The first disc contains the first recording of the violin adaptation of the Three Intermezzi of 1879 with their Schumannesque precedent of the Romanzen. There’s much to enjoy in this set of three, badinage and contrasting lyricism. I was rather taken by the Legend, written somewhere around 1893 as it sounds extremely well laid out for the two instruments and has a nobly expressive profile. There are first recordings for the light-hearted Six Irish Dances and the Five Bagatelles in Valse-Form, his last original work for the violin and piano. The second disc continues in this vein with a first complete recording of the Six Irish Fantasies of 1893. Barritt includes the Caoine in his Stanford disc with Edwards, and is to be preferred to Bologni and Howell who rather love it to death. The Jig is somewhat discursive in its mid section though the Dvořák influence, sometimes hovering over Stanford, is quite overt. The Reel is a galvanising, indeed dashing way to end this most engaging set. Barritt and Edwards offer The Five Characteristic Pieces complete in their Helios disc and predictably they step very much more briskly through them. It’s a very personal matter as to which one is to be preferred – if indeed preference is relevant. I prefer to enjoy both viewpoints, the one lithe and quicksilver, the other more grand seigniorial and relaxed. I would however point to the differences in the gondola ride (No.3) in the set, where Barritt and Edwards are dextrously charming à la Reynaldo Hahn and Bologni and Howell sound as if they never want the slow rather lumpy journey ever to end. Bologni’s tonal palette is too circumscribed to make L’Envoi effective at this speed – it drags. The Three Irish Airs that Stanford arranged around 1922-23 receive their first recording – you’ll already have noted how many first-ever recordings are here, an invaluable feature of this cornerstone Stanford and British chamber music collection. Finally in disc two is what’s described as the first recording of the c.1917 version for violin and piano of the Irish Dances, Op.89 (1903). Almost correct – it’s the first complete recording. Back in 1928 Isolde Menges and Eileen Beattie recorded the charming Leprechaun’s Dance which was the filler to Menges’s recording (the first ever) of The Lark Ascending. I have to say that, admiring as I am of Bognoli and Howells’s enterprise, they sound rather ponderous by the side of these eminent forerunners. In addition to the Second Sonata the last disc gives a first complete recording of the Six Irish Sketches – little capsule pieces – and the first recording, in Christopher Howell’s performing edition, of the Six Irish Marches. The rather English Six Sketches includes a Morris Dance and a Gavotte but they are rather negligible and the best of the set is the Arietta with variations, which is certainly deserving of extraction.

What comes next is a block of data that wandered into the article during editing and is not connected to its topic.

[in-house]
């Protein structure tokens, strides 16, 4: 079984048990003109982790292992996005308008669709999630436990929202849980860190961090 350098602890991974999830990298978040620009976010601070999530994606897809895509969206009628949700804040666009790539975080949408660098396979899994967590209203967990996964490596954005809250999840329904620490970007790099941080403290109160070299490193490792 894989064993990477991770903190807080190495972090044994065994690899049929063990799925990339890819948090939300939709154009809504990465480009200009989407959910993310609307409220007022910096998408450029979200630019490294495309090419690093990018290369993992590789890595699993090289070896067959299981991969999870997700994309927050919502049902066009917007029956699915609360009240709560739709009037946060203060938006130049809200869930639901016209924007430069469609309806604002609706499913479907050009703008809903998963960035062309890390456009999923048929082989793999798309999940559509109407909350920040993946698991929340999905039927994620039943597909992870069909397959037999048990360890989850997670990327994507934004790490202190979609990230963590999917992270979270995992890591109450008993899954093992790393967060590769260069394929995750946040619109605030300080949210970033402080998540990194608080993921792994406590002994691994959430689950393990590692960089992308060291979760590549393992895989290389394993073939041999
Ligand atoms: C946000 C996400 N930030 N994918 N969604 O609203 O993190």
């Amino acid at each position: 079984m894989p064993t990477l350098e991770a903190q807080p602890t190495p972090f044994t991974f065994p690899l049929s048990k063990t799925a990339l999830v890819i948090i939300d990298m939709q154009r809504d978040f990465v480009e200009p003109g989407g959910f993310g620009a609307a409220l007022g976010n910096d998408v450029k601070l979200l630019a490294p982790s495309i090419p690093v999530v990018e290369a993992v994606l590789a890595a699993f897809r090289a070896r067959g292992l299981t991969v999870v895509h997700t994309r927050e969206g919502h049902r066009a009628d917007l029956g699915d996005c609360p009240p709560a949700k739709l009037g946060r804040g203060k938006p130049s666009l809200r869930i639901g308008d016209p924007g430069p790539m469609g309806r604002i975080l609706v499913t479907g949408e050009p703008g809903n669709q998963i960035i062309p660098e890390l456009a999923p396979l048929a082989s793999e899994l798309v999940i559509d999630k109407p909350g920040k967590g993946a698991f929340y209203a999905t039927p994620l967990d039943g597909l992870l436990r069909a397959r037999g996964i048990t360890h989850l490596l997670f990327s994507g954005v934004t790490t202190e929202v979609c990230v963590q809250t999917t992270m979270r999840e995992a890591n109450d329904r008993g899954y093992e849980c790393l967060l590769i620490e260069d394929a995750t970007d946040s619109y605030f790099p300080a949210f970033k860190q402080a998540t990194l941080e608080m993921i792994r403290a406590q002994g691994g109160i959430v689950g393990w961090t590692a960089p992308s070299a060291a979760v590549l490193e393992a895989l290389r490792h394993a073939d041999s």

Not only are the discs presented as digestible programmes in themselves – should you wish to listen to them in this way – they were seemingly recorded thus. The sessions were taped in January, May and July 2013. As noted the sound perspective is rather shallow and lacks bloom but it’s not a major deficit. Howells’s booklet is a splendid affair, elegantly written and pertinently footnoted. Stanfordians owe it to themselves to read it, and I learned a lot from it. We can all be enthusiastic that this body of music has been recorded so comprehensively, scrupulously and intelligently.
 
Jonathan Woolf

Previous review: John France (January 2014 Recording of the Month)

Full contents list
 
CD 1
Violin Sonata No. 1 in D major, Op. 11 (c.1877) [27:02]
Three Intermezzi, Op. 13 (1879) [8:57]
Legend (c.1893) [6:17]
Album Leaf (c.1899) [2:30]
Six Irish Dances, selected and arranged for violin and piano (c.1922/23) [7:57]
Five Bagatelles in valse form, Op. 183 (pub.1921) [12:46]
 
CD 2
Six Irish Fantasies, Op. 54 (1893) [32:33]
Five Characteristic Pieces, Op.93 (1905) [25:26]
Three Irish Airs, arranged for violin and piano (c.1922/23) [9:51]
Four Irish Dances, Op.89 Nos. 1, 3 and 4 (1917) [10:59]
 
CD 3
Six Irish Sketches, for violin and piano Op. 153 (1918) [19:30]
Six Irish Marches, selected and arranged for violin and piano (c.1922/23) [7:04]
An Ancient Melody, for violin and piano (c.1922/23) [3:44]
Planxty Sudley (c.1922/23) [2:17]
Six Sketches for violin and piano, Op.155 (pub.1918) [15:16]
Violin Sonata No. 2 in A major, Op. 70 (c.1897/8) [26:42]